Previous Challenge Entry (Level 4 – Masters)
Topic: TALKATIVE (09/08/16)
By Leola Ogle
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The Shy family adhered to the town’s philosophy. In fact, they lovingly embraced it. They were introverts, as were all the town members.
She was nicknamed Chatterbox. It wasn’t an affectionate nickname. Everyone found her incessant chatter annoying. “Why can’t you be quiet like your sisters?” Mother asked. “Do you have to prattle all the time?” Father asked.
Nightly at the dinner table, each Shy family member related the events of their day. “School was fun,” said Cindy Shy. “I like my teacher,” said Lori Shy. “I did laundry,” said Mom. “I sold a home to the Andersons,” said Dad.
Alyssa wiggled, anxious for time to share about her first day of kindergarten. When it was her turn, she blurted, “I love school. My teacher is so pretty. Her name is Miss Ashley. The boy next to me is named Max. He told me he hates girls and stuck his tongue out at me. I told him he’s mean and mean kids make God sad. He told me to shut up cause I talk too much. It hurt my feelings, but I made a friend. Her name is Lucy and she has red hair. Miss Ashley says I write my name very well. I told her my favorite color is pink and I can say my ABC’s. She said ‘that’s nice, but I didn’t ask what your favorite color is or about your ABC’s.’ She said I should only speak when necessary or called upon. So, I asked why and she said it’s polite. I said I always try to be polite and how can talking about nice things not be polite. She said I should be quieter.”
Lori and Cindy rolled their eyes at each other. Mother’s face was red. Father said, “Obey your teacher, Alyssa.”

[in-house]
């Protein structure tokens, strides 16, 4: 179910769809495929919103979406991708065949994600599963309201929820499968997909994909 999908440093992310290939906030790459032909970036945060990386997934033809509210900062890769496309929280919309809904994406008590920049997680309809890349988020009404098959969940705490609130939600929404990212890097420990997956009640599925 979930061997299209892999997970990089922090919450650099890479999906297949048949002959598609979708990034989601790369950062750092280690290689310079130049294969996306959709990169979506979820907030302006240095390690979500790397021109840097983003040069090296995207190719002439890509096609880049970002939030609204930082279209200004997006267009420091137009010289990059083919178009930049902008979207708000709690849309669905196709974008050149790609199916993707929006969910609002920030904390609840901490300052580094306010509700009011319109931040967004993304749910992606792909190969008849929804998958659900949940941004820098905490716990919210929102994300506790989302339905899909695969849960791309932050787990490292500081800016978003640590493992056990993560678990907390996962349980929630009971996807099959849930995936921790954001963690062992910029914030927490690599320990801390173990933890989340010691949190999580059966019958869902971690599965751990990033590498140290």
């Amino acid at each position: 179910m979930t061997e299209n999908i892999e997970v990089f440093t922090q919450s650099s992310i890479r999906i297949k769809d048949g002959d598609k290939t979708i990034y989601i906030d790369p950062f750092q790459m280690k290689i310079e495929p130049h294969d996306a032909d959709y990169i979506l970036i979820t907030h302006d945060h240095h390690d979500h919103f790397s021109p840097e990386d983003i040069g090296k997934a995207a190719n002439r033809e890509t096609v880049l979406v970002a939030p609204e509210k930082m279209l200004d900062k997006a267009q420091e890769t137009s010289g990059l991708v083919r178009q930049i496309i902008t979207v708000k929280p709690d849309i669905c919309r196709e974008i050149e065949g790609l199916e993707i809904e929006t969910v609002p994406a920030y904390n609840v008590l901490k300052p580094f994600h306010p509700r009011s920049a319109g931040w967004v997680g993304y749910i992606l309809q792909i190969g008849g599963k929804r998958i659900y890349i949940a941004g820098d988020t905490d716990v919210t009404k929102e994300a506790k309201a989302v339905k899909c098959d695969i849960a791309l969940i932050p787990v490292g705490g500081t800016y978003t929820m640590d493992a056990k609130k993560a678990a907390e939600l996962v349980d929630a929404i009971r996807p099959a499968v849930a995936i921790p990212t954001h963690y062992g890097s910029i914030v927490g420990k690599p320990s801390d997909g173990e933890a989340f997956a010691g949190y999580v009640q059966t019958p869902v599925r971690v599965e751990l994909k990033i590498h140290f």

Alyssa tried being quieter but words burst from her like a river rushing over a waterfall. People sighed whenever she was around. Most tolerated her. Some berated her.
Alyssa understood she was different from others in Hush. It hurt to be shunned and made fun of and to know she didn’t fit in with her family. She never doubted they loved her, but she knew they wished she were more like them.
She tried so very hard to be accepted, but her need to express herself through words was a boiling cauldron inside her. So she lined up her dolls and told them stories. She shared jokes, and laughed, imagining they laughed with her. She told of her day at school and pretended they enjoyed hearing all she had to say.
She felt there was no one in the world like her. Her wounded spirit could lead her down several paths. She could become bitter and angry, taking her misery out on others. She could withdraw into a shell, never risking to be hurt again. Or she could accept who she was and allow her personality to flourish.
She chose the latter.
She talked as much as she liked. Some people cut her off. Some walked away. But, it did not stop her. By the time she was in high school, she formed a club called Extroverts. For three months, she was alone.
Then Kendra joined. Then Benjamin. Several months later, ten had joined her club. None of the ten talked as much as she did, but it was nice to have friends who accepted her.
When the principal called her into his office, she feared the worst. “Alyssa, we will not keep you from having a club, but the board has decided to limit membership to the ten you already have. We don’t want there to be rebellion against the norm.”
Alyssa left the office with her head hung. Then she saw him – the handsome new boy in school, Brody. He was from New York. New York!
When Alyssa introduced herself, Brody responded, “Nice to meet you. This is the quietest school ever. Hey, I like your hair. Purple streaks. Awesome. Do you drive? I have a Mustang. I want to be an actor someday. Moving in the middle of the school year is a bummer. So, what do you do for fun?”
Alyssa knew she had found her soulmate.
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